“Many of those most vulnerable to food insecurity including older Australians, asylum seekers, and those from non-English speaking backgrounds are among those without access to technology. This raises the importance of reducing the digital divide.”
Encouraging invention, experimentation, and participation by diverse groups and individuals in food systems planning, food hackathons promote re-visioning of alternative futures on topics ranging from food waste management to the role of robotics and artificial intelligence (AI) in small-scale agriculture. These events embrace the ethos of the participatory commons and the anarchist proposition that not one person owns ideas or knowledge or solutions. This principle ihs also fundamental to the Every One. Every Day. project in Barking and Dagenham, London. Recognising that citizen-led local projects achieve higher rates of inclusive participation, the Boroughs developed a participatory ecosystem comprised of citizen-led projects supported by digital applications. The participatory culture approach encourages ‘common denominator’ activities such as fixing, trading, recycling, batch cooking, and growing food. These low/no cost, low commitment, and inclusive activities are disruptive as they have the capacity to transform food and food experiences in ways that make them accessible to as many people as possible, especially people who might otherwise be excluded from the food economy. Digital platforms collect participation and direct outcome data required to drive and measure the success of the project.
It is important not to treat the Internet as a silver bullet for addressing the bads of our food systems. For example, we must consider how technologies such as food delivery apps impact on small business; the high commissions charged make it even harder for restaurants to make a profit. Interestingly, the pandemic is not panning out so well for apps such as Deliveroo which has suffered with closure of major food chains, casting doubt on claims that its model supports independent, local businesses. Nevertheless, digital applications have promise for those working to develop good food businesses – those that focus on purpose as well as profit – in a very different hospitality industry post-COVID.
Digital technologies can mobilise the creativity, skills, knowledge and entrepreneurship vital to our transition to sustainable foodways. They have the potential to foster emerging forms of food citizenship and co-produce patterns of participation and belonging. The FoodLab Sydney team is intent on producing research into how digital food technologies might mediate inclusive and participatory food practices that meet cultural, socio-economic, and environmental goals. We need this understanding if we are to grow diverse and resilient local food economies in which everyone can participate.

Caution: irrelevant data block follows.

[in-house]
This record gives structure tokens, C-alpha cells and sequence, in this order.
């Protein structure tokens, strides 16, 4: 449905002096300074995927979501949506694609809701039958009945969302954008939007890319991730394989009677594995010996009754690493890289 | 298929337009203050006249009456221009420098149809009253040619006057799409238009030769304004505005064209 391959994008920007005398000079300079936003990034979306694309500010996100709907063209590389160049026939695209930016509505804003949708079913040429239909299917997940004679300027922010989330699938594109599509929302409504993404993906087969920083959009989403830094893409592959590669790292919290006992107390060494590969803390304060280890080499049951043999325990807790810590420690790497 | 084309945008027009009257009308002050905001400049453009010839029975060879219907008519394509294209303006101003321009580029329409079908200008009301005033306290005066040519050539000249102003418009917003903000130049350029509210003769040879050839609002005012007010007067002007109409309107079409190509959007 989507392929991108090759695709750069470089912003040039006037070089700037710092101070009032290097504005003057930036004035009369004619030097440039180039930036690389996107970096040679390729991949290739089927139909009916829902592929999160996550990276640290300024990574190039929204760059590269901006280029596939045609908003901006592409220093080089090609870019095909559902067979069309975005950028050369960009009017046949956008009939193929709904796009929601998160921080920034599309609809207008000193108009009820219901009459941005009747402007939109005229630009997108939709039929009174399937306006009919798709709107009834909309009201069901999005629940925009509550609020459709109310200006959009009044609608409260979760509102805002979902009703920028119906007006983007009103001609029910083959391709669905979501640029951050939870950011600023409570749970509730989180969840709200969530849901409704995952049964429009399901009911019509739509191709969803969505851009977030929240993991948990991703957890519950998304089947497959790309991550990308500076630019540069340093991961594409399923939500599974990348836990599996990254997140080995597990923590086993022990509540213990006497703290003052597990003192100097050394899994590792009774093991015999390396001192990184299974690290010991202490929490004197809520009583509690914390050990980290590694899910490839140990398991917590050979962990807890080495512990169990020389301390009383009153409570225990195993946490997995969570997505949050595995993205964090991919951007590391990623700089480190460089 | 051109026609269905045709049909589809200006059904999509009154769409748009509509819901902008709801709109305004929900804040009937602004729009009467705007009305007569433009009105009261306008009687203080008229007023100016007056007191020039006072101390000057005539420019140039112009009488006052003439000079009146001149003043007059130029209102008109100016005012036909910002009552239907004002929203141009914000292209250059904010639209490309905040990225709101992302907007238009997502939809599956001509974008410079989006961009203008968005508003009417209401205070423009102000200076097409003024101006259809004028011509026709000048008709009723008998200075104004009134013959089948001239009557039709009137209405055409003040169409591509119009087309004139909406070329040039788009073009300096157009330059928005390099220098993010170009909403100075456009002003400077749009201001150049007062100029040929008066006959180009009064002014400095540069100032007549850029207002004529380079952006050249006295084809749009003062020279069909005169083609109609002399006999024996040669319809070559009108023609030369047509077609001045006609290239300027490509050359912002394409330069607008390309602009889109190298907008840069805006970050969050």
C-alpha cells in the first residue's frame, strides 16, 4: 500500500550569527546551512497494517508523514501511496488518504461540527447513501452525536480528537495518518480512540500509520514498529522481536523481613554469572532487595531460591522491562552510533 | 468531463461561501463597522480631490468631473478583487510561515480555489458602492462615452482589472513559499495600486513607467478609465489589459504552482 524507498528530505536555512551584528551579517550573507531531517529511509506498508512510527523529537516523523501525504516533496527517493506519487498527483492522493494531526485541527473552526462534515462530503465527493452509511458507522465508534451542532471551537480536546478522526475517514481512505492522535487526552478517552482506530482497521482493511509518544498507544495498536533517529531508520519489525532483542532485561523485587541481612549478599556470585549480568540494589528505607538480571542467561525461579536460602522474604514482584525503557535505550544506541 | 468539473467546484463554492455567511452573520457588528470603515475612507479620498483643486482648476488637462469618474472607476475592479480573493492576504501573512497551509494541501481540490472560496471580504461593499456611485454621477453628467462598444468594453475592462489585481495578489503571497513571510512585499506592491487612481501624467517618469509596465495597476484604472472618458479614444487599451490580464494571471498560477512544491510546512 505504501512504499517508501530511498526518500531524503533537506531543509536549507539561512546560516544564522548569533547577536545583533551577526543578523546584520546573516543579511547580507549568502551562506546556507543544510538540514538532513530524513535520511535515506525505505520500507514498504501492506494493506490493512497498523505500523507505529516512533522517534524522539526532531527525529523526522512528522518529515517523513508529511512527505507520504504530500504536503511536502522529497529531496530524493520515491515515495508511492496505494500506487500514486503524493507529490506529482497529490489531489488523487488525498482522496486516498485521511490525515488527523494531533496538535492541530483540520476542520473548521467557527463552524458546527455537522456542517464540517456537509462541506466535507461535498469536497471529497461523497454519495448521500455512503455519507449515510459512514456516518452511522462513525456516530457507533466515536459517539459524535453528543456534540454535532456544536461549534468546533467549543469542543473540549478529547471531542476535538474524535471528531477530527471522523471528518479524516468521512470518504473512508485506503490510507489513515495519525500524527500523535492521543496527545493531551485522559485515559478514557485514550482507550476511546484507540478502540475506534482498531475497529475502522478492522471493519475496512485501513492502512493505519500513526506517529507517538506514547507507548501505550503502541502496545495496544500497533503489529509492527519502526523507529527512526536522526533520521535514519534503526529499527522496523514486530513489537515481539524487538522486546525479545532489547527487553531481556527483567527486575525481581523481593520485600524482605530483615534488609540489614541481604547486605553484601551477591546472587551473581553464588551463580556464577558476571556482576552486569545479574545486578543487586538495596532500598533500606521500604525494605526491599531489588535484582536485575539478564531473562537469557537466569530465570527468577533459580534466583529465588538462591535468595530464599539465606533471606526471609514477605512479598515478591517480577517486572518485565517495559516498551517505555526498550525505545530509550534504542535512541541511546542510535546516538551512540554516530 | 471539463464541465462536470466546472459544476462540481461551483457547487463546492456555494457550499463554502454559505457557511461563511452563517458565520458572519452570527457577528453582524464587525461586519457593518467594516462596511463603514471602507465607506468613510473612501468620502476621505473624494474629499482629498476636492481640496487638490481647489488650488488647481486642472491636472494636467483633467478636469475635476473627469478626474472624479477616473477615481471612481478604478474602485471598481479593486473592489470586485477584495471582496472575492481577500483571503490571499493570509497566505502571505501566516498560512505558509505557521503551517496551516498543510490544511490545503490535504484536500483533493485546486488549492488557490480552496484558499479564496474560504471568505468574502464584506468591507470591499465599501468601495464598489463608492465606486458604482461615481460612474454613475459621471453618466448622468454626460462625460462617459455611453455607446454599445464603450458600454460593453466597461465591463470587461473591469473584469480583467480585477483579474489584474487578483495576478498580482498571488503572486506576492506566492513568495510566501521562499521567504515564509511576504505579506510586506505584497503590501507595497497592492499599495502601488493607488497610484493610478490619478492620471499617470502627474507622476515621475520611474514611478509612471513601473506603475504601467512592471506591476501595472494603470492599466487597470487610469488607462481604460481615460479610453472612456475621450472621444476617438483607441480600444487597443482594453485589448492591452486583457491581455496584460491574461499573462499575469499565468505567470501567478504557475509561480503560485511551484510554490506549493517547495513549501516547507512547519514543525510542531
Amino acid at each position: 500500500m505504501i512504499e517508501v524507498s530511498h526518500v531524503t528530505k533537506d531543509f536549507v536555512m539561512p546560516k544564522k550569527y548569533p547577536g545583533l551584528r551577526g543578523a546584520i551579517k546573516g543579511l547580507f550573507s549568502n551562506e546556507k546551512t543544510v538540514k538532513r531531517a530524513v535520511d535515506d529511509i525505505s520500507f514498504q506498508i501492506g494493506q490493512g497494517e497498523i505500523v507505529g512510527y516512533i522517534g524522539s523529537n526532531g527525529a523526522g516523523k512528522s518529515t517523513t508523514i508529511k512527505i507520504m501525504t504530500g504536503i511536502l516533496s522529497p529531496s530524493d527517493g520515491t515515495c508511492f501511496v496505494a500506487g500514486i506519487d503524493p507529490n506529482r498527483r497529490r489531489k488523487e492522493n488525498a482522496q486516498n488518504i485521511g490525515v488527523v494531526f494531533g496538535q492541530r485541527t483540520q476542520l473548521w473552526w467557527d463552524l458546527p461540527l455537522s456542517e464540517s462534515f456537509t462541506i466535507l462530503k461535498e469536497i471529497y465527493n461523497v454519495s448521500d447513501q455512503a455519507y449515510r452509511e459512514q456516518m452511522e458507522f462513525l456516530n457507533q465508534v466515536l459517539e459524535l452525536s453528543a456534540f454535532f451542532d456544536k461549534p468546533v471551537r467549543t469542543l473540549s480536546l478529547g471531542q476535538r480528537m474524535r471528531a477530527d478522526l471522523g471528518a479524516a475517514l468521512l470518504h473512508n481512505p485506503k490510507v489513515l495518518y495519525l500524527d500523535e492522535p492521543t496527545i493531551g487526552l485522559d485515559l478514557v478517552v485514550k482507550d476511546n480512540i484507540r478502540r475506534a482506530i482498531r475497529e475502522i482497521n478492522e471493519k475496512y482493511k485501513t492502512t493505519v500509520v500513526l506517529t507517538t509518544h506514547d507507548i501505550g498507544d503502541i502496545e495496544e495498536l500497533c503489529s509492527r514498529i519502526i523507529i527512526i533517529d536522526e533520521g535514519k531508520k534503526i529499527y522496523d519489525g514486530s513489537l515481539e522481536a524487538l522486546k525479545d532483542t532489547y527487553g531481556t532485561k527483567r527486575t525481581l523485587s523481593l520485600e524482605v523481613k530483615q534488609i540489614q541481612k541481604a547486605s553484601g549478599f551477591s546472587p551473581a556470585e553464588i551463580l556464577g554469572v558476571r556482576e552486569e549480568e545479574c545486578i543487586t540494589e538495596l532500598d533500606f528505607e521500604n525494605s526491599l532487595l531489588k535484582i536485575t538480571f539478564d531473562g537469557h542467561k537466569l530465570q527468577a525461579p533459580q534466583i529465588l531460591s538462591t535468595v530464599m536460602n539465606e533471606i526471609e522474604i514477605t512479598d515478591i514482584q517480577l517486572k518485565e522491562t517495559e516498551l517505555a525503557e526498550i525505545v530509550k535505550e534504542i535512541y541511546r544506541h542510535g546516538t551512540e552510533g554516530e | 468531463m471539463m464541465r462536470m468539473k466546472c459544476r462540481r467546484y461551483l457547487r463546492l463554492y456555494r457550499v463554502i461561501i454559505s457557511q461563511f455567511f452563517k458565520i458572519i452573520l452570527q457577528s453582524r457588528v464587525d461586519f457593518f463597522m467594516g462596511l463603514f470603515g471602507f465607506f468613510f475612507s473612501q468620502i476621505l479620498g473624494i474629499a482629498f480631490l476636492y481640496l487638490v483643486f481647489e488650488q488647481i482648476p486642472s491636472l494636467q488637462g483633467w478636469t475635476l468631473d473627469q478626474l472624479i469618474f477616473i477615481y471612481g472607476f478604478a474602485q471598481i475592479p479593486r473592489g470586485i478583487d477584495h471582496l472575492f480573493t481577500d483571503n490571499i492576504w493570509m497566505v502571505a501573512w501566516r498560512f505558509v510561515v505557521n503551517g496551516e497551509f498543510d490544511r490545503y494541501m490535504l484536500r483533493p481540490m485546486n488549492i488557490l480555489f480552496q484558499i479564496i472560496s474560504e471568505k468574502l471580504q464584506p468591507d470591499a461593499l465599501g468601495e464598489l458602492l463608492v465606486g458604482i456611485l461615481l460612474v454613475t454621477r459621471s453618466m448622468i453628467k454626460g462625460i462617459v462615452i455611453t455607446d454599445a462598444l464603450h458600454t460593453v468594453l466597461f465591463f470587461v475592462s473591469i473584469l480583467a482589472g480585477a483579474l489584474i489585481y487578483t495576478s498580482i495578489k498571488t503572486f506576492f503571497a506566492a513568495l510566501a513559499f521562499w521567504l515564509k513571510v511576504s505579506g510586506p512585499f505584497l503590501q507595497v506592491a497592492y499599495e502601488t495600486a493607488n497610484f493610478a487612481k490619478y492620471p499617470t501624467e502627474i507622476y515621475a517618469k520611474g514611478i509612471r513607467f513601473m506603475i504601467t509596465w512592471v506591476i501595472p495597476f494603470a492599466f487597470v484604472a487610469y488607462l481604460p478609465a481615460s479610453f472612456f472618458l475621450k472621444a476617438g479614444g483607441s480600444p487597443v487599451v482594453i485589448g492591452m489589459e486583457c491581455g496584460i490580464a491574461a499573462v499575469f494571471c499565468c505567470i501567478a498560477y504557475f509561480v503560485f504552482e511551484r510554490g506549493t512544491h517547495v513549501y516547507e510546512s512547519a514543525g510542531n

Counterpoint. (2020). Covid19 Community Support and Well-being Survey Report. Sydney: City of Sydney.
Milan Food Policy Pact (2015) Available at http://www.milanurbanfoodpolicypact.org/ viewed 21 February, 2018.
This article is based on research previously published in:
Mann, A. (2020). Are you local? Digital inclusion in participatory foodscapes. In Deborah Lupton and Zeena Feldman (Eds.), Digital Food Cultures, (pp. 147-161). London, UK: Routledge.
Mann, A. (2020). Hacking the Foodscape: Digital Communication in the Co-design of Sustainable and Inclusive Food Environments. In J. Diaz-Pont, P. Maeseele, A. Egan Sjolander, M. Mishra, K. Foxwel-Norton (Eds.), The Local and the Digital in Environmental Communication, (pp. 183-202). Cham: Palgrave Macmillan.
Alana Mann is Chair and Associate Professor in the Department of Media and Communications, Faculty of Arts and Social Sciences (FASS), University of Sydney, Australia, and a key researcher at the Sydney Environment Institute. Her research focuses on the communicative dimensions of citizen engagement, participation, and collective action in food systems planning and governance. She is a Chief Investigator on the Australian Research Council (ARC) funded project FoodLab Sydney (2018-2020) with partners including the City of Sydney and FoodLab Detroit, and collaborated with Macquarie University and the University of Technology Sydney (UTS) on the project Growing Food and Density Together: Enabling Sustainable Place-making through Local Foodscapes in the Inner City, funded by Urban Growth NSW.
For an interview with the author, contact Alana Mann at firstname.lastname@example.org.